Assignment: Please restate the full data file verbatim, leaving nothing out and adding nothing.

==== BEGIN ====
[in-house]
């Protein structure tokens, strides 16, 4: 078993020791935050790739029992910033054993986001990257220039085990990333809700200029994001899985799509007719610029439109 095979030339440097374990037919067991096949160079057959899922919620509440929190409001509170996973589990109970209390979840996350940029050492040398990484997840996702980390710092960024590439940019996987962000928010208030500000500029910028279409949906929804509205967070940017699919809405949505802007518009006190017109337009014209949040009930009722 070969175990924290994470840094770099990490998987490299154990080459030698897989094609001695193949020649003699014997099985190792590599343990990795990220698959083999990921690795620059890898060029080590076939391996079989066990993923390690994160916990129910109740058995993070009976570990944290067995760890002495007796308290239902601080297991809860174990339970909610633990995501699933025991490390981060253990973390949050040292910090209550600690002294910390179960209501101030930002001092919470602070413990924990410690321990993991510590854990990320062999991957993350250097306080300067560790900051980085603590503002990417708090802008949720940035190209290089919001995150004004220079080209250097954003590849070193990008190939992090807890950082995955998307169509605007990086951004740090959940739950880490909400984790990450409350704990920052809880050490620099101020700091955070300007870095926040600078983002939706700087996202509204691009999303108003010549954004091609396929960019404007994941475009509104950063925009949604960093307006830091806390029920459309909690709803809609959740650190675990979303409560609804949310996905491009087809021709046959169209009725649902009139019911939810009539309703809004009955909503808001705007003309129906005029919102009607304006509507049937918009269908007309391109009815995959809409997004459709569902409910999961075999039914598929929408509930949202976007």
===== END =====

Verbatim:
[in-house]
């Protein structure tokens, strides 16, 4: 078993020791935050790739029992910033054993986001990257220039085990990333809700200029994001899985799509007719610029439109 095979030339440097374990037919067991096949160079057959899922919620509440929190409001509170996973589990109970209390979840996350940029050492040398990484997840996702980390710092960024590439940019996987962000928010208030500000500029910028279409949906929804509205967070940017699919809405949505802007518009006190017109337009014209949040009930009722 070969175990924290994470840094770099990490998987490299154990080459030698897989094609001695193949020649003699014997099985190792590599343990990795990220698959083999990921690795620059890898060029080590076939391996079989066990993923390690994160916990129910109740058995993070009976570990944290067995760890002495007796308290239902601080297991809860174990339970909610633990995501699933025991490390981060253990973390949050040292910090209550600690002294910390179960209501101030930002001092919470602070413990924990410690321990993991510590854990990320062999991957993350250097306080300067560790900051980085603590503002990417708090802008949720940035190209290089919001995150004004220079080209250097954003590849070193990008190939992090807890950082995955998307169509605007990086951004740090959940739950880490909400984790990450409350704990920052809880050490620099101020700091955070300007870095926040600078983002939706700087996202509204691009999303108003010549954004091609396929960019404007994941475009509104950063925009949604960093307006830091806390029920459309909690709803809609959740650190675990979303409560609804949310996905491009087809021709046959169209009725649902009139019911939810009539309703809004009955909503808001705007003309129906005029919102009607304006509507049937918009269908007309391109009815995959809409997004459709569902409910999961075999039914598929929408509930949202976007």